Often churches and synagogues offer lay counseling free of charge. One example helpful to Christians is Stephen Ministry, a non-denominational listening, caring ministry. Depending on the level of training of the lay person, and depending on whether they have a theological ax to grind or a rigid moral agenda, a lay counselor can be of tremendous help simply by being a good listener for you. Also, churches and synagogues often offer divorce recovery workshops and divorce support groups.
A professional counselor can be invaluable in helping you deal with the pain, the uncertainty, and the loss of divorce. And because a professional counselor can help you identify and understand your feelings (and therefore distinguish between what you feel and what you really need), he or she may also help you negotiate with your spouse more effectively.Another example for Christians is DivorceCare, a standardized curriculum that many churches offer as a way to help cope with the pain of divorce and begin the healing process.
Watch the Calendar.
Some of the greatest pain in divorce seems to come on occasions that were special to the two of you when you were married. It goes without saying that you want to be mindful of what you will be doing on Christmas (or High Holy Days), your wedding anniversary, your birthday, and your spouse’s birthday. But watch also for Valentine’s Day, Thanksgiving Day, Mother’s Day and Father’s Day. Also be aware of in-laws’ birthdays.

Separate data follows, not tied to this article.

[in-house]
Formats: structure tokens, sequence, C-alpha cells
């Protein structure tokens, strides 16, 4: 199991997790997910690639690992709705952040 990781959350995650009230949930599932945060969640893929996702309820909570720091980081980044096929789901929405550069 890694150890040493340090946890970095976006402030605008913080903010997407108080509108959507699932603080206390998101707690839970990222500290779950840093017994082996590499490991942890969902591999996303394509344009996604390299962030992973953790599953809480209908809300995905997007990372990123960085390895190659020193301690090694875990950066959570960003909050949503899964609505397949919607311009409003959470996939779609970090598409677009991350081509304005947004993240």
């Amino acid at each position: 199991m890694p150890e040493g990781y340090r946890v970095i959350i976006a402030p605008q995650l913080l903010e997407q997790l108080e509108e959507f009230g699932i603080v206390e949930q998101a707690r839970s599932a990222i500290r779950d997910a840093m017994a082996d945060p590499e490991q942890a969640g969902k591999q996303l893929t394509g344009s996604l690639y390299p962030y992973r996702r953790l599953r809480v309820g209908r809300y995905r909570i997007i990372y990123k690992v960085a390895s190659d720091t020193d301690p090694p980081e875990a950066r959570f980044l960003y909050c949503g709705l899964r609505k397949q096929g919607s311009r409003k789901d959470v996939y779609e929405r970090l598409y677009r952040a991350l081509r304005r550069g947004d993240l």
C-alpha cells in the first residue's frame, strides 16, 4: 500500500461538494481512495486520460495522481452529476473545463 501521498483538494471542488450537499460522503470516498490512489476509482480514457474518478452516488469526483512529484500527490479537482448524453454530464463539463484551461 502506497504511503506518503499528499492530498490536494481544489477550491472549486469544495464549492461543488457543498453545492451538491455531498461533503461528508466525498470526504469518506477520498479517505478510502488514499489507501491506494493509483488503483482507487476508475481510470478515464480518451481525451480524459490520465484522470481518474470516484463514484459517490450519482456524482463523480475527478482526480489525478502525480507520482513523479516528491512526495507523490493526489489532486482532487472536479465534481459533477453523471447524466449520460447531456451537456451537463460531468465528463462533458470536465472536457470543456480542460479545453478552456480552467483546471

The date on which your legal divorce is effective (or the date you receive papers) can be a particular challenge. Try to spend it with someone who knows you, cares about you, and will allow you to vent without feeling a need to respond to every comment you make.
Give yourself time to grieve.
Divorce is a loss just like death, illness, or losing your job. You’ll need to go through at least some form of grieving. The process of moving past the unhappiness of divorce toward recovery is painful, rocky, and unpredictable. Research indicates that it takes the average person about two years to recover from divorce.
During this time, you may want to go slowly when it comes to forming new romantic relationships, making significant financial commitments, or taking on new long-term personal commitments. I haven’t been able to corroborate this sobering statistic, but I heard in a seminar I attended once that the failure rate of marriages within two years of either partner’s divorce is 85%.
Everyone wants to believe that his or her situation is different, and maybe yours is. Just remember, every one of the couples in that 85% thought their situation was different, too.